The Supreme Court on Tuesday rapped the Dravida Munnetra Kazhagam (DMK) during a hearing on the freebies issue. The DMK has approached the SC in support of freebies, opposing the petition filed by former Bharatiya Janata Party (BJP) spokesperson Ashwini Kumar Upadhyay against the giveaways and election promises.

The court was irked over the remarks made by Tamil Nadu Finance Minister Palanivel Thiaga Rajan. As senior advocate P Wilson representing the DMK sought to make submissions, CJI N V Ramana, according to LiveLaw, said: “Mr Wilson, the party you represent, I have a lot of things to say. Don’t think you are the only wise party. Don’t think we are ignoring all that is being said.”

Rajan had questioned the Centre’s stance, asking “on what basis” should state governments change their policy.

The Supreme Court said a debate on the matter was needed for the welfare of the country and that there was a need to differentiate between a promise made by a politician as a ‘freebie’ and a ‘welfare scheme’. The court said that it was thinking of the formation of a commission on the issue of freebies and has posted the matter for hearing on August 24.

Seeking intervention in the issue, the DMK, in its plea, argued that the scope of freebies is “very wide”. “…the scope of a “freebie” is very wide and there are a lot of aspects which are to be considered. Only a welfare scheme introduced by a State Government cannot be judged to be classified as a freebie. The ruling government at the Union giving tax holidays to foreign companies, waiver of bad loans of influential industrialists, granting crucial contracts to favoured conglomerates etc. also have to be considered and cannot be left untouched,” the DMK said, hitting out at the Centre.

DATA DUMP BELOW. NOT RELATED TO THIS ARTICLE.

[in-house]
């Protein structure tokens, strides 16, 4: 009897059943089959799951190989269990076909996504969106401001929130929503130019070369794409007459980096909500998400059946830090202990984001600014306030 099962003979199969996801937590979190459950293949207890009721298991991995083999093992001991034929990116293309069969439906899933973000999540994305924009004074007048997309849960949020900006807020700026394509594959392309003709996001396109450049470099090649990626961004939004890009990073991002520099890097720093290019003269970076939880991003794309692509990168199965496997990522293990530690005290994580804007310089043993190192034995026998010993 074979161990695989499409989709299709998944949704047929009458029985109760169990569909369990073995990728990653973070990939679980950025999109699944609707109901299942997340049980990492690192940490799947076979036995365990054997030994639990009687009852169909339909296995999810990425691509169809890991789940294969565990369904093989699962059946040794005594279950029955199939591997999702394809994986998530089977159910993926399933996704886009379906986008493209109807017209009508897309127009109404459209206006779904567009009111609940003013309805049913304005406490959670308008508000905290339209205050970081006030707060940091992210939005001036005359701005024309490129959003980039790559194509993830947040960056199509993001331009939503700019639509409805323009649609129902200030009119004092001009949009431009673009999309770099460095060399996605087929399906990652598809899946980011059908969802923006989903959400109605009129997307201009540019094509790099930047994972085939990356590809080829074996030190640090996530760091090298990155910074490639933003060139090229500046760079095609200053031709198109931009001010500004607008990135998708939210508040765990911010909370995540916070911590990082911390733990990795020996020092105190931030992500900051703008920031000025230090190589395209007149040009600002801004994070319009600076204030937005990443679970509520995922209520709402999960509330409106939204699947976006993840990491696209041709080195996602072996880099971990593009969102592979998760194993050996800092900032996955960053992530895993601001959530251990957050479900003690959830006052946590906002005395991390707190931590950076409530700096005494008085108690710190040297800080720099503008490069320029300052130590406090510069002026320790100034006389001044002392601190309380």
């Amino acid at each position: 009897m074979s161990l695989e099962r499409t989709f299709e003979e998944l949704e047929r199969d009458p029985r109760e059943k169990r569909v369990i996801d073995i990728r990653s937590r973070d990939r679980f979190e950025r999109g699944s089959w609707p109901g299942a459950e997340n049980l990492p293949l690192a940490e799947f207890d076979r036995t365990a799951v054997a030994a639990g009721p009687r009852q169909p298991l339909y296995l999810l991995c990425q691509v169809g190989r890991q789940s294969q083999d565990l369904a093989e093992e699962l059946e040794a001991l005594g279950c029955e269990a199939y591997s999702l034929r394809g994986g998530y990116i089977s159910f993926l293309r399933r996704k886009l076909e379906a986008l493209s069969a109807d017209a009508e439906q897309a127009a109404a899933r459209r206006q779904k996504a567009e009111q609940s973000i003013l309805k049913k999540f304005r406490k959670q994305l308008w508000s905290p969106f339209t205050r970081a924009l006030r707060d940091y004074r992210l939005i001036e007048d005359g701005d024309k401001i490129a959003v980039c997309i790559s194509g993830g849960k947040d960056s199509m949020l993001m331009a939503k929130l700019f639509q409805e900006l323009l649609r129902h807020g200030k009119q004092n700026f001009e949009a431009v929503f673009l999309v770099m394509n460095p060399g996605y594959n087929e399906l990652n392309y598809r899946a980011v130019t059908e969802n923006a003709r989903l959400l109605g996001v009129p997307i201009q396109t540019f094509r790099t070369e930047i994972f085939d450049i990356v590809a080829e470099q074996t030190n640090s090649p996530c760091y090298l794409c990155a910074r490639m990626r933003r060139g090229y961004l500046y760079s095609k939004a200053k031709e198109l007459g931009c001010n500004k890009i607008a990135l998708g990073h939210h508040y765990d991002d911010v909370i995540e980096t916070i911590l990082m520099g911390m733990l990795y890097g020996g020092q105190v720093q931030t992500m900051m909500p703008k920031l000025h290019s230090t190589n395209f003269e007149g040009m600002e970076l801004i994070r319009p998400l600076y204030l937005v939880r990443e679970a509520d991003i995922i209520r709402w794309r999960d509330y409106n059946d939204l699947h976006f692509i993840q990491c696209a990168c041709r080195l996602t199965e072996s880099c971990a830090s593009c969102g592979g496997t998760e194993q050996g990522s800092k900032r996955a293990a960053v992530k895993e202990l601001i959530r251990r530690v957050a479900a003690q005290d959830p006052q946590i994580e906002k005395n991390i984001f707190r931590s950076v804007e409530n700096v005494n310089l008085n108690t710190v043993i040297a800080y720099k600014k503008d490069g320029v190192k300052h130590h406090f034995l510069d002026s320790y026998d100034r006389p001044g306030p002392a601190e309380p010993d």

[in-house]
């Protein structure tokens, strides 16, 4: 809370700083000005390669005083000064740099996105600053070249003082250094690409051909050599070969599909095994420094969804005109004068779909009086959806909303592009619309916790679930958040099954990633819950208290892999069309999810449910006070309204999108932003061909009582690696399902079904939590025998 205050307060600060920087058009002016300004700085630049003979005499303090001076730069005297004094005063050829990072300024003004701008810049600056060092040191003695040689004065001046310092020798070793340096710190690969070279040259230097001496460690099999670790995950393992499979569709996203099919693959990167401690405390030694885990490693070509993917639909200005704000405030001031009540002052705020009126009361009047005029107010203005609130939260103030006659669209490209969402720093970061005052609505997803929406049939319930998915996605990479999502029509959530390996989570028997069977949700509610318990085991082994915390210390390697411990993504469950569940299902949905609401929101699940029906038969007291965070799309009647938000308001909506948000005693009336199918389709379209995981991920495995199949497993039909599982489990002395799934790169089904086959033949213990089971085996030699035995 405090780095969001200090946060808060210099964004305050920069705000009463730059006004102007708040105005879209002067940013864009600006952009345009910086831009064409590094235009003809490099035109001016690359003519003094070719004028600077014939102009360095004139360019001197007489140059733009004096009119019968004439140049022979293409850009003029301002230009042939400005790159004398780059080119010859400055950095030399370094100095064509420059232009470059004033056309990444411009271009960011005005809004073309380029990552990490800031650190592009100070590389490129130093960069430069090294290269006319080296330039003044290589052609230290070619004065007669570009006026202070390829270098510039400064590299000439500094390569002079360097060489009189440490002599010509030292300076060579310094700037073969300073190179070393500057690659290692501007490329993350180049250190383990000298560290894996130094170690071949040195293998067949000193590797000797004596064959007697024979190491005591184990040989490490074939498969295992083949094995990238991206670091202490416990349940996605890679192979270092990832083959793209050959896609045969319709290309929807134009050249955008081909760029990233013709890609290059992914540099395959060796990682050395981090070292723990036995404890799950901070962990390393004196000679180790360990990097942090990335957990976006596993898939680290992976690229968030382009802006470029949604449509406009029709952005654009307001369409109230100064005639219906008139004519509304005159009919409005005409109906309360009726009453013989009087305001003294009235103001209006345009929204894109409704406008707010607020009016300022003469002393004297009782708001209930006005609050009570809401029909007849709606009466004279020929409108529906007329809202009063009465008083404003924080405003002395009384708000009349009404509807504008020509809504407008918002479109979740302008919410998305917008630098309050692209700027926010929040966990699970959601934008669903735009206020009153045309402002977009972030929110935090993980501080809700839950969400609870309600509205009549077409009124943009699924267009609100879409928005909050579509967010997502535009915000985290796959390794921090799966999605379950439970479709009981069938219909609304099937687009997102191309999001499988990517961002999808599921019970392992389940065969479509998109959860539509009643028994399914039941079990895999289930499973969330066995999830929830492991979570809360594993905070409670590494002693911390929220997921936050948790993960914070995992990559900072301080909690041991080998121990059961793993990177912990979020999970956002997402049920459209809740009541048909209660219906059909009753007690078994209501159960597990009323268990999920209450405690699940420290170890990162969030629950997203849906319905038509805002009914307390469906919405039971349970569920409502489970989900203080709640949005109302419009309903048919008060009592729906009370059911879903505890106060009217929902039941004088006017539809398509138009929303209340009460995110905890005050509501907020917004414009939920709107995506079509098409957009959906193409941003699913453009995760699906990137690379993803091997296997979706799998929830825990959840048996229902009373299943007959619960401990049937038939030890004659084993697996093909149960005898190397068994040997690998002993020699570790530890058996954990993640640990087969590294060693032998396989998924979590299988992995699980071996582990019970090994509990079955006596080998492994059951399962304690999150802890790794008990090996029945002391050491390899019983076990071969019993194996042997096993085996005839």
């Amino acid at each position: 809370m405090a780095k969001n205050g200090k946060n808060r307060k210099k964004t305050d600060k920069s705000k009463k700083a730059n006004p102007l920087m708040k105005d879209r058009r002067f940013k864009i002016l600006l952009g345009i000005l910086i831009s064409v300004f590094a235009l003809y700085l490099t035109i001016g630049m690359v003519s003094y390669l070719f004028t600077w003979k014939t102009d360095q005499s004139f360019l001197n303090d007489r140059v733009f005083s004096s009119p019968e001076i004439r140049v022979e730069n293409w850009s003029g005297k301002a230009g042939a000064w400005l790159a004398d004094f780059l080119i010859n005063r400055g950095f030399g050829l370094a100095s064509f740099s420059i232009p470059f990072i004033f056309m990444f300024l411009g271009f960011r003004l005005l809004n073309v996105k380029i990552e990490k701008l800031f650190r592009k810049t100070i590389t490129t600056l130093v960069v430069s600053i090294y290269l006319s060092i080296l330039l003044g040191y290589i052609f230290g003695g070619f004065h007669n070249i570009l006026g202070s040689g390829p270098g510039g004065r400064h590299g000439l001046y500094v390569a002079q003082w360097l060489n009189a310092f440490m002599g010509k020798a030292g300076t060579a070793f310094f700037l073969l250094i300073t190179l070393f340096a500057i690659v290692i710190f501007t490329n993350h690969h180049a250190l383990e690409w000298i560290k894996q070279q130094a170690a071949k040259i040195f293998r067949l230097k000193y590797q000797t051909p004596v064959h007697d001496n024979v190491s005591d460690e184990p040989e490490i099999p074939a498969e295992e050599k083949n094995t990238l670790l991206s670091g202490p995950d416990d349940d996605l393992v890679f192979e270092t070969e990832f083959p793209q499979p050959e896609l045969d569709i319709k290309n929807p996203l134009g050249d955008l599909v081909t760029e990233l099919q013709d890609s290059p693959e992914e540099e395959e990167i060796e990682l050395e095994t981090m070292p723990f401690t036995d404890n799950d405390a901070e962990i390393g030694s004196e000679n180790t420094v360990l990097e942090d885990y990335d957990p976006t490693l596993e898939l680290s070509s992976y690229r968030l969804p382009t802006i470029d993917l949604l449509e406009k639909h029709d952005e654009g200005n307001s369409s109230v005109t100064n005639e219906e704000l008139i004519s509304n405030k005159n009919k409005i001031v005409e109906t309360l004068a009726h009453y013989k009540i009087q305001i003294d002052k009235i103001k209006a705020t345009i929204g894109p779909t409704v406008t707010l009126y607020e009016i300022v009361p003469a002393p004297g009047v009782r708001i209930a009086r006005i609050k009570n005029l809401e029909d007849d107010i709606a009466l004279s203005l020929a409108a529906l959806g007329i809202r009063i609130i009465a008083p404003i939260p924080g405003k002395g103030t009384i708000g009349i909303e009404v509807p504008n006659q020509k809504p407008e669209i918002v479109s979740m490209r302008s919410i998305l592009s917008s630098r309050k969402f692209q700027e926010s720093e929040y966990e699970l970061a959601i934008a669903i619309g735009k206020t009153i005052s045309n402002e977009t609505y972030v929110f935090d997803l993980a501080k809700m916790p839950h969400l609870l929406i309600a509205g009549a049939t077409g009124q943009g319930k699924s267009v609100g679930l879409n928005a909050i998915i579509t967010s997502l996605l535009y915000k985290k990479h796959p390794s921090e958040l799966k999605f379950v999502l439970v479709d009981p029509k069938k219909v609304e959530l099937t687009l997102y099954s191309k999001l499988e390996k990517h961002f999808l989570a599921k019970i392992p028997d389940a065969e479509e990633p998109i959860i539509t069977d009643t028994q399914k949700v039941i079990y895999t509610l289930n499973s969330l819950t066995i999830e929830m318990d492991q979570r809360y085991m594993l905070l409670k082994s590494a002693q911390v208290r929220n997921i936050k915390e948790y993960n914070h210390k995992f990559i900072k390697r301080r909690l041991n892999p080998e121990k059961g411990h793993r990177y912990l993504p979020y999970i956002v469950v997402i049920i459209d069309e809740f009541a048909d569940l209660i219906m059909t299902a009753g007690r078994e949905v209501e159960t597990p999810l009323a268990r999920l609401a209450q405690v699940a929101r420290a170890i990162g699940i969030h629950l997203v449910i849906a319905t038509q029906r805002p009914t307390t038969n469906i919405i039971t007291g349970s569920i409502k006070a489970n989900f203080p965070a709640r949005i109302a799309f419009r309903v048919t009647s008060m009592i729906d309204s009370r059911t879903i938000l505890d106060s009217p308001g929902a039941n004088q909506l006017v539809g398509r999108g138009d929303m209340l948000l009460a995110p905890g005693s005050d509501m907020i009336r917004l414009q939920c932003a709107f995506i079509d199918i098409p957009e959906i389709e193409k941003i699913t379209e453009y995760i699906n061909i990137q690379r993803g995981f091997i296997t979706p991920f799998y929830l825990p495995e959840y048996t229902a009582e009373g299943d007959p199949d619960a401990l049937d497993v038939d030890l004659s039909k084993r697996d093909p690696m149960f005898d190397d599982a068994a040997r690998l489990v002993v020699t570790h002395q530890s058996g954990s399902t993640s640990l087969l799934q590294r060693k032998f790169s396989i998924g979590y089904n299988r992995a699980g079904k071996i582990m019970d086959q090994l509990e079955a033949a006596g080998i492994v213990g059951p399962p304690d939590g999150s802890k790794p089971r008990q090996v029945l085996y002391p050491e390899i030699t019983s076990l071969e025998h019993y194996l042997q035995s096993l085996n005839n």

It was further argued by the south India-based political party that a welfare scheme providing a free service is introduced with an intent to secure social order and economic justice to minimise the inequalities in income, status, facilities and opportunities and in no imaginable reality, it could be construed as a “freebie”.View Survey

The Supreme Court had on August 17 said that it cannot prevent political parties from making promises. “We cannot prevent political parties from making promises. The question is what are right promises and what qualifies as a freebie. Can we describe the promise of free education, some essential units of power as freebies? There has to be debate and discussion,” the CJI had said.

The CJI added that promises alone were not the basis for parties winning elections. “Can access to drinking water and electricity be called a freebie? There are schemes are MNREGA that give the dignity of living. I don’t think promises alone are not the basis of parties being elected solely. Some make promises and even then they are not elected,” the CJI had said.

The Centre told the Supreme Court last week that the “distribution of freebies inevitably leads to future economic disaster”.

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